COURT COULD DECIDE MOTION, SINCE CASE WAS STILL “ALIVE”
Since he owned a piece of property as a tenant-in-common with the defendant, the plaintiff filed suit in the Kings County Supreme Court seeking the appointment of a referee to determine the parties’ rights and to sell the property. But the plaintiff and defendant later agreed that the parcel would be listed with a real-estate broker, at varying prices, depending on how long it was listed (and went unsold). Months later, they agreed to remove the property from the market and have it re-listed later. That document also provided how the proceeds would be disbursed and indicated that the action was settled “except for the enforcement” of the stipulation’s terms.
When they were unable to reach an agreement regarding the re-listing, the plaintiff again sought the court’s intervention (within the context of the same case) and the Supreme Court directed that a broker list the property for sale, and if a buyer wasn’t found within a delineated period, the property would be sold by a referee.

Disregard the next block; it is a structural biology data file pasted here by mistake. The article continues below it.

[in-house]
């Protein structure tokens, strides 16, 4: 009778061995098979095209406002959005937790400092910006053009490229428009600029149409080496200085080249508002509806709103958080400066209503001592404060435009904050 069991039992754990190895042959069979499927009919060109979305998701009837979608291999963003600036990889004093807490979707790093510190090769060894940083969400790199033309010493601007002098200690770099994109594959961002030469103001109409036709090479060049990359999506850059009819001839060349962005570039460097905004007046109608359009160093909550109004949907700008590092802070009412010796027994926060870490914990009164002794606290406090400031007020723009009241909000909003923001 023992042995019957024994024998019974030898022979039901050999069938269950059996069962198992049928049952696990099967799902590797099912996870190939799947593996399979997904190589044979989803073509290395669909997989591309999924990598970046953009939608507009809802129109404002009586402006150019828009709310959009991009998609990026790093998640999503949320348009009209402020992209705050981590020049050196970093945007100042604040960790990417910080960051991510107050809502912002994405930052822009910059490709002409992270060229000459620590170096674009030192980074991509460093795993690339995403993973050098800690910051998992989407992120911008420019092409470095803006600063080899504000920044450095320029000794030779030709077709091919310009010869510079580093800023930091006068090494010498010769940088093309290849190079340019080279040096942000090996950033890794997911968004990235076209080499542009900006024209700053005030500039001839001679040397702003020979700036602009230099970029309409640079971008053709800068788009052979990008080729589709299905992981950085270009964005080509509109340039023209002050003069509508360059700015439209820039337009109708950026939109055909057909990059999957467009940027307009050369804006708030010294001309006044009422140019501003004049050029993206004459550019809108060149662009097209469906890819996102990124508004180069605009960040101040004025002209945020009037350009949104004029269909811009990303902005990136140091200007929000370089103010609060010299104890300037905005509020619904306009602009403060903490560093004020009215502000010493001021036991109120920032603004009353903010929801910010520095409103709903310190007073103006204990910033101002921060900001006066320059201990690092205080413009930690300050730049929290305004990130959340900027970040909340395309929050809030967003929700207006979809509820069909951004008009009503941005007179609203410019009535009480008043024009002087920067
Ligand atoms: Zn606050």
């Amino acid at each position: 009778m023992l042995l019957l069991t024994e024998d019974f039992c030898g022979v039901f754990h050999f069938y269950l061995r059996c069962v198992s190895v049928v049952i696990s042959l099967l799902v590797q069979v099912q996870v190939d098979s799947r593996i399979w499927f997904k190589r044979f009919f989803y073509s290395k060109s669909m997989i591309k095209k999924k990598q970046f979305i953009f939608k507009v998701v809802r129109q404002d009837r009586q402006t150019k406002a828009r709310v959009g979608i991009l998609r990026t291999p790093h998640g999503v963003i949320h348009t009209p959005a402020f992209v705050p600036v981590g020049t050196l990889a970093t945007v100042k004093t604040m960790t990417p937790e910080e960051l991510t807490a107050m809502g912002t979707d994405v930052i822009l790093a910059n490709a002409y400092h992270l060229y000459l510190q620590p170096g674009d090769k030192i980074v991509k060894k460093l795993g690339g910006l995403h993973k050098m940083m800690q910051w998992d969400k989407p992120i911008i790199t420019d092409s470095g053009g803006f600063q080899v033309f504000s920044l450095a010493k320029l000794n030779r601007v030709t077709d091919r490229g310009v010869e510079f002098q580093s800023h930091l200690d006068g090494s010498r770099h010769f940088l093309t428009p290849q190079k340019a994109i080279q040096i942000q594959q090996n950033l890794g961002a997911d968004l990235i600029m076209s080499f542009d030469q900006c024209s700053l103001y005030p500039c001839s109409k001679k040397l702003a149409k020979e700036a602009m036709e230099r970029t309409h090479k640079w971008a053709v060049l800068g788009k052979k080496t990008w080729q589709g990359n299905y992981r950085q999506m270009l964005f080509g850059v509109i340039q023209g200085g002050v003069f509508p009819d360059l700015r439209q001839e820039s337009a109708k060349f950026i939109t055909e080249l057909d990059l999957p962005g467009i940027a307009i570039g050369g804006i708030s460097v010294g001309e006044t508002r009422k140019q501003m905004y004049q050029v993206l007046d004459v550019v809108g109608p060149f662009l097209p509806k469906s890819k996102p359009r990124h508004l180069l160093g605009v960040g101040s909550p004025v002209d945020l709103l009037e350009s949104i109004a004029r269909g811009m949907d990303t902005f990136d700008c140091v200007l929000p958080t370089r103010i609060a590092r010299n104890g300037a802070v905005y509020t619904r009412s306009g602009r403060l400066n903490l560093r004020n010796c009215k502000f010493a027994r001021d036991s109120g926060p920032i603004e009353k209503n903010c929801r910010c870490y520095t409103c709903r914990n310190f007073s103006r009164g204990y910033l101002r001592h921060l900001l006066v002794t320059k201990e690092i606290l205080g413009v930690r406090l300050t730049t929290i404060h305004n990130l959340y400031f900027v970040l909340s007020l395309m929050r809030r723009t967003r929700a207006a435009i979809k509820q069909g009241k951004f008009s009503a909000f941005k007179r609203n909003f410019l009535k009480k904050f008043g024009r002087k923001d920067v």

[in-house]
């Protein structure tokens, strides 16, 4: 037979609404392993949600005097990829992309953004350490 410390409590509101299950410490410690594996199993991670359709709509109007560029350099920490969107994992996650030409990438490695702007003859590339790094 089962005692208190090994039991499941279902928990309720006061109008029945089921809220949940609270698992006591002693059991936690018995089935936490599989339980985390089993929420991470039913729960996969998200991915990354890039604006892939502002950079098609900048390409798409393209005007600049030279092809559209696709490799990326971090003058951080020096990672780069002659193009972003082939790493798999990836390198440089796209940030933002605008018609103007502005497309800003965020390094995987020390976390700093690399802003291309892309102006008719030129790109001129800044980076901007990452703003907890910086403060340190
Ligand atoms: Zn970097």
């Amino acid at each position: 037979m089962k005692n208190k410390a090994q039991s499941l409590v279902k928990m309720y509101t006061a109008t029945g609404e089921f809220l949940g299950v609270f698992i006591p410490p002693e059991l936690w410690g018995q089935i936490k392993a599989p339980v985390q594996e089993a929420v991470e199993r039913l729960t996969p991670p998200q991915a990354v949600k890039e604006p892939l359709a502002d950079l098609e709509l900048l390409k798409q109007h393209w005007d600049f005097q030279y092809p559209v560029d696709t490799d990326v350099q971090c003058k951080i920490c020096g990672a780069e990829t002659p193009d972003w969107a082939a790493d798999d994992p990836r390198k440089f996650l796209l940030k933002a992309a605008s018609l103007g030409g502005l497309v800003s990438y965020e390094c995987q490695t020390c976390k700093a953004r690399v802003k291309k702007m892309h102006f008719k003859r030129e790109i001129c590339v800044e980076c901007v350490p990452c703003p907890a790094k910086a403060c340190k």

On appeal, the Appellate Division, Second Department, didn’t agree with the defendant’s contention that the Supreme Court lacked the power to enforce the parties’ agreement (due to the settlement), because there had been no clear termination of the litigation. In the absence of an “express, unconditional stipulation of discontinuance of the action,” the AD2 concluded that the Supreme Court had the “jurisdiction” to enforce the underlying settlement’s terms.
Bet the defendant wasn’t sold on that ….
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